Michael Formica, assistant vice president, domestic affairs and counsel at NPPC, said some appeals have been made to the Environmental Protection Agency to accommodate housing more pigs on these farms. Prior to COVID-19, NPPC began engaging with the Federal Emergency Management Agency and Department of Homeland Security as to who was critical in the crisis.

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“We took, almost from day one, an outreach to EPA to ensure that if we ever were in a situation like we’re facing now that producers would have an option to hold animals on their farm,” Formica said. “All of these farms are permitted for a certain number of animals.”

If farms reach their thresholds, prior regulations require new permits.

“We reached out to the EPA and requested a waiver of the thresholds during the time that we’re facing this emergency and thankfully, EPA granted that a couple of weeks ago,” Formica said. “That is a tool that’s available. A producer can hold these animals on their farm as additional animals come through the pipeline, provided they have the space. They can have more animals without running into legal risk.”

Consumers shouldn’t worry

NPPC CEO Neil Dierks said pork producers have faced challenging times because of trade and retaliation tariffs, and now that COVID-19 has pushed the direness of the situation even further, a couple of dynamics will come into play.

First, when stay at home orders came out and people began social distancing, many went to the grocery store and bought supplies to stock up. Retail demand for pork stayed pretty strong, Dierks said.

“The other side of it, of course, with the closing of restaurants and bars, eateries and other kinds of things, the food service side of our business, which accounts for about a quarter of all the pork in the United States, shut down,” he said.

Certain items like ribs and bellies weren’t going to the restaurants. There’s a “phenomenal use of bacon through our food service chain,” Dierks said. That’s part of the issue that led to full storage, as well as a drop in wholesale prices of the pork carcasses. That also leads directly through to the price received by the producer.

“That’s part of the financial constraint on this,” he said. “And is another additional issue that producers have been dealing with that further constrains them and raises this issue about the supply of hogs.”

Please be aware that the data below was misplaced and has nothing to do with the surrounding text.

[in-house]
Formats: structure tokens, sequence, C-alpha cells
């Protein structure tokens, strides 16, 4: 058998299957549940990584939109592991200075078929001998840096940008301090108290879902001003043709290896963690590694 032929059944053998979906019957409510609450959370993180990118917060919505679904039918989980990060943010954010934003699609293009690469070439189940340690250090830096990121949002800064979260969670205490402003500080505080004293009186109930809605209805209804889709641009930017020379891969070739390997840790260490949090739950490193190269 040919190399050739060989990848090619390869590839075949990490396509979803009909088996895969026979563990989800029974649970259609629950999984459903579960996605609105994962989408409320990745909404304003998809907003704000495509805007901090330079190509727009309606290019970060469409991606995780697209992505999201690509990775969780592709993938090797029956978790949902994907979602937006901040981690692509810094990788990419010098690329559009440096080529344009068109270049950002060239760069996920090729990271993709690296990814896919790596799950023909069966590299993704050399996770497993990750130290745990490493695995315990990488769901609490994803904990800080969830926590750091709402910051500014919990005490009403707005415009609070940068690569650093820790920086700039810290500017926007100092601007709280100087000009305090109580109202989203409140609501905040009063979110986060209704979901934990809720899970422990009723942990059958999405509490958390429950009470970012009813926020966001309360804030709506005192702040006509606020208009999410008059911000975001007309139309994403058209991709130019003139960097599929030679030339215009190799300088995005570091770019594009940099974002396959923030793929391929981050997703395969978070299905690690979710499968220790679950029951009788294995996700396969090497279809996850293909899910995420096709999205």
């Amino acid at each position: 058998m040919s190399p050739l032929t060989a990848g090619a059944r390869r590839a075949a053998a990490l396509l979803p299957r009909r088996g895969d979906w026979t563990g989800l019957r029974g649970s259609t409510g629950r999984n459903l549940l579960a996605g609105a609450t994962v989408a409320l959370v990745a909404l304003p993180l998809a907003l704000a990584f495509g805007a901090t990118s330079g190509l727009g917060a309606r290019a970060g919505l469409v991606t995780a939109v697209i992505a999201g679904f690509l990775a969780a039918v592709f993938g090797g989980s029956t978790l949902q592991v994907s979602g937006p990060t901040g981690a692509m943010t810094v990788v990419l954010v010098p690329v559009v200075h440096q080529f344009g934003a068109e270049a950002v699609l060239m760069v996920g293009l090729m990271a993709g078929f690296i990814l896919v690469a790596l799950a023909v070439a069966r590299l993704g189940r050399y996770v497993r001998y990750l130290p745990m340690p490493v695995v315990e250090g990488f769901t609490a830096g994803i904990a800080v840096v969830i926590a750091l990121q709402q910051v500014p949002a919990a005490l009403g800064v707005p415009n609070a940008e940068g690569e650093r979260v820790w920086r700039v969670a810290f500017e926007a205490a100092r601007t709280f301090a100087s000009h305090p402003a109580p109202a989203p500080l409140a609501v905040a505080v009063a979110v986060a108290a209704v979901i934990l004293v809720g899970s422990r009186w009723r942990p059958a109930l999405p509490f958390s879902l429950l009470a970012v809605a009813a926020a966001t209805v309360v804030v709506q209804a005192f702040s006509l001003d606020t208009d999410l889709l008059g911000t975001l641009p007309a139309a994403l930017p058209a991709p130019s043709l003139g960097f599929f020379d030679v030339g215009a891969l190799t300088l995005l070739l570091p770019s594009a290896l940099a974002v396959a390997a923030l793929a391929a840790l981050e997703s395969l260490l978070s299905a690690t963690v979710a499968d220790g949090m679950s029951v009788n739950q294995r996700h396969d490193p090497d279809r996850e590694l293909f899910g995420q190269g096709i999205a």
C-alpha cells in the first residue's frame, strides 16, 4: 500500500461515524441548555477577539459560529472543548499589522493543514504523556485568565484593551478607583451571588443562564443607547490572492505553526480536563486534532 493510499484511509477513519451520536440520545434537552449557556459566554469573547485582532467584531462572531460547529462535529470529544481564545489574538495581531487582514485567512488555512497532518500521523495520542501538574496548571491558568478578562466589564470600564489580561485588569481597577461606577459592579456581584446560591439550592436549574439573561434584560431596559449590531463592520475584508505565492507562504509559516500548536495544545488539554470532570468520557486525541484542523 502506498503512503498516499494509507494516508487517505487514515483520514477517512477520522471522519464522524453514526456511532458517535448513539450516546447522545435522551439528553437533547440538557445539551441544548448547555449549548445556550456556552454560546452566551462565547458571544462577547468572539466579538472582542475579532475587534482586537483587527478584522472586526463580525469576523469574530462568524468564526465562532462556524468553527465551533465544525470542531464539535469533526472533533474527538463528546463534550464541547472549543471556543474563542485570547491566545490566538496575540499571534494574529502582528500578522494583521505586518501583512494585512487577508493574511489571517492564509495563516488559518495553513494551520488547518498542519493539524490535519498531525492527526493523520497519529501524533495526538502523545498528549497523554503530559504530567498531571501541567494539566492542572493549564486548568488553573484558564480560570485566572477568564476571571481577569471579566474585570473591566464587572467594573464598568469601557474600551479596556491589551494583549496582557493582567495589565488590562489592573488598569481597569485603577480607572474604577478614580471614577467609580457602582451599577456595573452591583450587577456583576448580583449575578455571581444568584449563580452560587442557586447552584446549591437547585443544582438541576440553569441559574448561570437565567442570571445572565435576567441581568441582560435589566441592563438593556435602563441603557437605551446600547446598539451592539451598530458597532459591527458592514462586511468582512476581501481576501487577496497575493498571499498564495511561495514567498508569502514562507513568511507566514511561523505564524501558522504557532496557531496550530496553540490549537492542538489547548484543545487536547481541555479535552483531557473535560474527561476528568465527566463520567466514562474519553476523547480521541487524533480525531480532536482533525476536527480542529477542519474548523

Because of COVID-19, there’s been packing plants idled and Dierks said because the pork production business is constrained by time, it makes it even more challenging.

“When people make the decision to feed animals, it’s really for a market 10 months in advance,” Dierks said. “So we tried to run our operations and produce hogs for our packing and processing partners in a fashion that evens flow, and things in this order.”

The most recent Hogs and Pigs report from USDA showed an expansion, he said, and now that there’s suddenly a constraint in the ability to get pigs processed, it’s exacerbated the situation for producers.

“We’re actively encouraging our government to work in the federal, state and local levels to facilitate keeping even flow of processing occurring,” Dierks said. “Which means working hand in glove with public health officials, because companies want to work with their team members to make sure they’re healthy.”

And that means making sure actions are taken—taking temperatures of those going into plants, segregating workers and giving more space on the production line.

“The secondary constraint we’ve faced that makes this even more dire is the suspension of plant operations, which ultimately long term if it continues will have an impact on availability,” he said.

Dierks said, at this juncture the pork pipeline is full, and consumers shouldn’t have to worry.

“We have some pork in storage, so the consumer shouldn’t worry in the near term,” he said. “But it creates a terrible situation on the farm.”

Roth agreed.

“I just want people to know that keeping the processing plants open and keeping the backlog of pigs going is extremely important,” he said. “And that if we don’t keep that going there’ll be farmers that have to make those dire decisions on their farm going forward.”

For more information about NPPC and how hog farmers are dealing with COVID-19 visit www.nppc.org.

Kylene Scott can be reached at 620-227-1804 or [email protected].